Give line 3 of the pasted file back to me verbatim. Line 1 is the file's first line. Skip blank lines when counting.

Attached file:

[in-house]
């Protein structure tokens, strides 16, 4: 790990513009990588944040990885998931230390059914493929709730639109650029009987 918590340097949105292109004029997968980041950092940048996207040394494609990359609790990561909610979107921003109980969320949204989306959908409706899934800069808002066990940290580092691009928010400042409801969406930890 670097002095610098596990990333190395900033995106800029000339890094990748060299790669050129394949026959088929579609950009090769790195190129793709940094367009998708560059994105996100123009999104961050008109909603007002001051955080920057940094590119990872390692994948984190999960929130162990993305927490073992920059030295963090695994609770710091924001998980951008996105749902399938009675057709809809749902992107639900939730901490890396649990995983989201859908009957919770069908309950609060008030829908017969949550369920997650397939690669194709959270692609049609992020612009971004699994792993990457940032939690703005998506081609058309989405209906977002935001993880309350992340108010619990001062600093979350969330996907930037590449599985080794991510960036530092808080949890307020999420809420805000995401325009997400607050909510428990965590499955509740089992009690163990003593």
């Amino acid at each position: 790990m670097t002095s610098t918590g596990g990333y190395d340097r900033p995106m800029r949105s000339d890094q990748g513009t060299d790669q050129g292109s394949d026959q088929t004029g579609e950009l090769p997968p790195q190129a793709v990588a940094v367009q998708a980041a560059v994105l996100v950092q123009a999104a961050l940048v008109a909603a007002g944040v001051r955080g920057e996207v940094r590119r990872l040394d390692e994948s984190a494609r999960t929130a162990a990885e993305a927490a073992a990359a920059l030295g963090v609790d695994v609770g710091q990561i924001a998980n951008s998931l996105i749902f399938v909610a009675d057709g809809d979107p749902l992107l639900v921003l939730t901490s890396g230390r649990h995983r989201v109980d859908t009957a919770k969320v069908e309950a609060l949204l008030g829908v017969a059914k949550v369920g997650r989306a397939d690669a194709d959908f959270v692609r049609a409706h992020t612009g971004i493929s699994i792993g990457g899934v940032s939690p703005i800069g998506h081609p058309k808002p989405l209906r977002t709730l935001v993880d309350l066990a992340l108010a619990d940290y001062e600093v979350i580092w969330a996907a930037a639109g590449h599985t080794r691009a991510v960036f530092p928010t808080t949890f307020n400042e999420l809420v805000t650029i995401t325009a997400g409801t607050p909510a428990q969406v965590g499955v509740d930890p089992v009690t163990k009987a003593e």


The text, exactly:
């Amino acid at each position: 790990m670097t002095s610098t918590g596990g990333y190395d340097r900033p995106m800029r949105s000339d890094q990748g513009t060299d790669q050129g292109s394949d026959q088929t004029g579609e950009l090769p997968p790195q190129a793709v990588a940094v367009q998708a980041a560059v994105l996100v950092q123009a999104a961050l940048v008109a909603a007002g944040v001051r955080g920057e996207v940094r590119r990872l040394d390692e994948s984190a494609r999960t929130a162990a990885e993305a927490a073992a990359a920059l030295g963090v609790d695994v609770g710091q990561i924001a998980n951008s998931l996105i749902f399938v909610a009675d057709g809809d979107p749902l992107l639900v921003l939730t901490s890396g230390r649990h995983r989201v109980d859908t009957a919770k969320v069908e309950a609060l949204l008030g829908v017969a059914k949550v369920g997650r989306a397939d690669a194709d959908f959270v692609r049609a409706h992020t612009g971004i493929s699994i792993g990457g899934v940032s939690p703005i800069g998506h081609p058309k808002p989405l209906r977002t709730l935001v993880d309350l066990a992340l108010a619990d940290y001062e600093v979350i580092w969330a996907a930037a639109g590449h599985t080794r691009a991510v960036f530092p928010t808080t949890f307020n400042e999420l809420v805000t650029i995401t325009a997400g409801t607050p909510a428990q969406v965590g499955v509740d930890p089992v009690t163990k009987a003593e």